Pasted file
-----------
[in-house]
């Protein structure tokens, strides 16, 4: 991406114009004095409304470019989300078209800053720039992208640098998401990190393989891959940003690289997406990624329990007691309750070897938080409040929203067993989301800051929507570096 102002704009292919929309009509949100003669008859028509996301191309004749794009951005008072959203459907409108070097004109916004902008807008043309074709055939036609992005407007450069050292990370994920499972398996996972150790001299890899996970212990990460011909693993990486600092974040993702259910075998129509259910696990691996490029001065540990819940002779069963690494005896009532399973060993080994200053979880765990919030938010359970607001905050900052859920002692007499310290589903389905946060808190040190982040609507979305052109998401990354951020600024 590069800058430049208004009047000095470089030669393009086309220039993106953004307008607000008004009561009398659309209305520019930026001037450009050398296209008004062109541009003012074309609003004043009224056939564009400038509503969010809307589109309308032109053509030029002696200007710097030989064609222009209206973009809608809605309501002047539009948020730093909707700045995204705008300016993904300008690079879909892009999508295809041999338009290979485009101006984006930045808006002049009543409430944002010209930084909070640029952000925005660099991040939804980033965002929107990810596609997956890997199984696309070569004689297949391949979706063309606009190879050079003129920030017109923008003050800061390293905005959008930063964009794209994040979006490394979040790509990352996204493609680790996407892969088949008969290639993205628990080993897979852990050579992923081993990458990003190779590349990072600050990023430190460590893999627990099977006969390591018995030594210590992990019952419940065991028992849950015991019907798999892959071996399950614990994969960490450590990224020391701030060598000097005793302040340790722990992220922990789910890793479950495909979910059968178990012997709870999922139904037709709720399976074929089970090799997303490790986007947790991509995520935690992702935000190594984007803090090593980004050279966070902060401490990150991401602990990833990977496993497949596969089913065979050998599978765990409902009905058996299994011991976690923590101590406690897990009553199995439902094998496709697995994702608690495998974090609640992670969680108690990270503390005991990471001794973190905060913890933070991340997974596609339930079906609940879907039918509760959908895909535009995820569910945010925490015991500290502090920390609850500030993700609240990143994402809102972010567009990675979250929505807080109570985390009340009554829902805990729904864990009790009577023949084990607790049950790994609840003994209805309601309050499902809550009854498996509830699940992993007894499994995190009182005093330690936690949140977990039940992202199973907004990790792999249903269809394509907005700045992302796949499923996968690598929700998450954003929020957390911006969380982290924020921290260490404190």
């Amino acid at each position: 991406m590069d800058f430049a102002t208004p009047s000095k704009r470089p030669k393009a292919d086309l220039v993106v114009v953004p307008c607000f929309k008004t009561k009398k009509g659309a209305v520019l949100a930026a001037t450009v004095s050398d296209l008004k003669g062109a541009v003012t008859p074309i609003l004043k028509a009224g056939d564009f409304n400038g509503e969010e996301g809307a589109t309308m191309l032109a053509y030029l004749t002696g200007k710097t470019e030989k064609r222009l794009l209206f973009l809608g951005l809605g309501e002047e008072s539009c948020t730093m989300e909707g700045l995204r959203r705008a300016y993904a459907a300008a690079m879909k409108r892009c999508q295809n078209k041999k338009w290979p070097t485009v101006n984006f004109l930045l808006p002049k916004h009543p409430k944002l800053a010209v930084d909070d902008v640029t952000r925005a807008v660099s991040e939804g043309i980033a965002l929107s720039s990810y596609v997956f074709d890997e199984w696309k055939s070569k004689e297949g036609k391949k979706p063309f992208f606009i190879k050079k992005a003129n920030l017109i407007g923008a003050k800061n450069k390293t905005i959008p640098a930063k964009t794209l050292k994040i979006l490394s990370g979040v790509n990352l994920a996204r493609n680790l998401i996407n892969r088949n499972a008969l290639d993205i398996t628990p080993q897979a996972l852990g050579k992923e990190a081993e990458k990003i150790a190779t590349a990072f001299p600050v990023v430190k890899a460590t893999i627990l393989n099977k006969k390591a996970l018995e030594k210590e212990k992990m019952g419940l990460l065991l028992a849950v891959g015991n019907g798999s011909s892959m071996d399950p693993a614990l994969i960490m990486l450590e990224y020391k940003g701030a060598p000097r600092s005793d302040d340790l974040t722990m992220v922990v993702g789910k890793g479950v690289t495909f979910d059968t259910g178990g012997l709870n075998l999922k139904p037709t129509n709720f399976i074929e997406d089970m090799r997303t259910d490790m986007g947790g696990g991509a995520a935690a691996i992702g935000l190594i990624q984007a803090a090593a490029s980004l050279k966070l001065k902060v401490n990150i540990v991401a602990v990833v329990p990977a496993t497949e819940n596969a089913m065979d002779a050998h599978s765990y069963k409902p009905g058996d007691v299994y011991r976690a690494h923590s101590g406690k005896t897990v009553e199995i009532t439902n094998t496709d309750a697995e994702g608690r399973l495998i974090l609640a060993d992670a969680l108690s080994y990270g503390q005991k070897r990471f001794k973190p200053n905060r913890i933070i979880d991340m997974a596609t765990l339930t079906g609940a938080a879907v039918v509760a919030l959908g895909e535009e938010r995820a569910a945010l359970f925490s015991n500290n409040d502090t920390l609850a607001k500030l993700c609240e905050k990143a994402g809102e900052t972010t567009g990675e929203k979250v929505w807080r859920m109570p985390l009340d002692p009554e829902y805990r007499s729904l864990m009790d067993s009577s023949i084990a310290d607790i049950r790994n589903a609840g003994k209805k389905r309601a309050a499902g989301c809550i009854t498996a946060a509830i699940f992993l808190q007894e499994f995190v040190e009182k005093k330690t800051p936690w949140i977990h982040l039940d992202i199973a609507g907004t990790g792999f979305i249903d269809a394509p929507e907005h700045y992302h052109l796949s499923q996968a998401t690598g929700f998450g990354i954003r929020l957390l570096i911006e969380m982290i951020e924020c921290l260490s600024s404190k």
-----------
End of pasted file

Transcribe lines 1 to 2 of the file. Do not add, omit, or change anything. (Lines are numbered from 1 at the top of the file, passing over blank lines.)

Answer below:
[in-house]
């Protein structure tokens, strides 16, 4: 991406114009004095409304470019989300078209800053720039992208640098998401990190393989891959940003690289997406990624329990007691309750070897938080409040929203067993989301800051929507570096 102002704009292919929309009509949100003669008859028509996301191309004749794009951005008072959203459907409108070097004109916004902008807008043309074709055939036609992005407007450069050292990370994920499972398996996972150790001299890899996970212990990460011909693993990486600092974040993702259910075998129509259910696990691996490029001065540990819940002779069963690494005896009532399973060993080994200053979880765990919030938010359970607001905050900052859920002692007499310290589903389905946060808190040190982040609507979305052109998401990354951020600024 590069800058430049208004009047000095470089030669393009086309220039993106953004307008607000008004009561009398659309209305520019930026001037450009050398296209008004062109541009003012074309609003004043009224056939564009400038509503969010809307589109309308032109053509030029002696200007710097030989064609222009209206973009809608809605309501002047539009948020730093909707700045995204705008300016993904300008690079879909892009999508295809041999338009290979485009101006984006930045808006002049009543409430944002010209930084909070640029952000925005660099991040939804980033965002929107990810596609997956890997199984696309070569004689297949391949979706063309606009190879050079003129920030017109923008003050800061390293905005959008930063964009794209994040979006490394979040790509990352996204493609680790996407892969088949008969290639993205628990080993897979852990050579992923081993990458990003190779590349990072600050990023430190460590893999627990099977006969390591018995030594210590992990019952419940065991028992849950015991019907798999892959071996399950614990994969960490450590990224020391701030060598000097005793302040340790722990992220922990789910890793479950495909979910059968178990012997709870999922139904037709709720399976074929089970090799997303490790986007947790991509995520935690992702935000190594984007803090090593980004050279966070902060401490990150991401602990990833990977496993497949596969089913065979050998599978765990409902009905058996299994011991976690923590101590406690897990009553199995439902094998496709697995994702608690495998974090609640992670969680108690990270503390005991990471001794973190905060913890933070991340997974596609339930079906609940879907039918509760959908895909535009995820569910945010925490015991500290502090920390609850500030993700609240990143994402809102972010567009990675979250929505807080109570985390009340009554829902805990729904864990009790009577023949084990607790049950790994609840003994209805309601309050499902809550009854498996509830699940992993007894499994995190009182005093330690936690949140977990039940992202199973907004990790792999249903269809394509907005700045992302796949499923996968690598929700998450954003929020957390911006969380982290924020921290260490404190």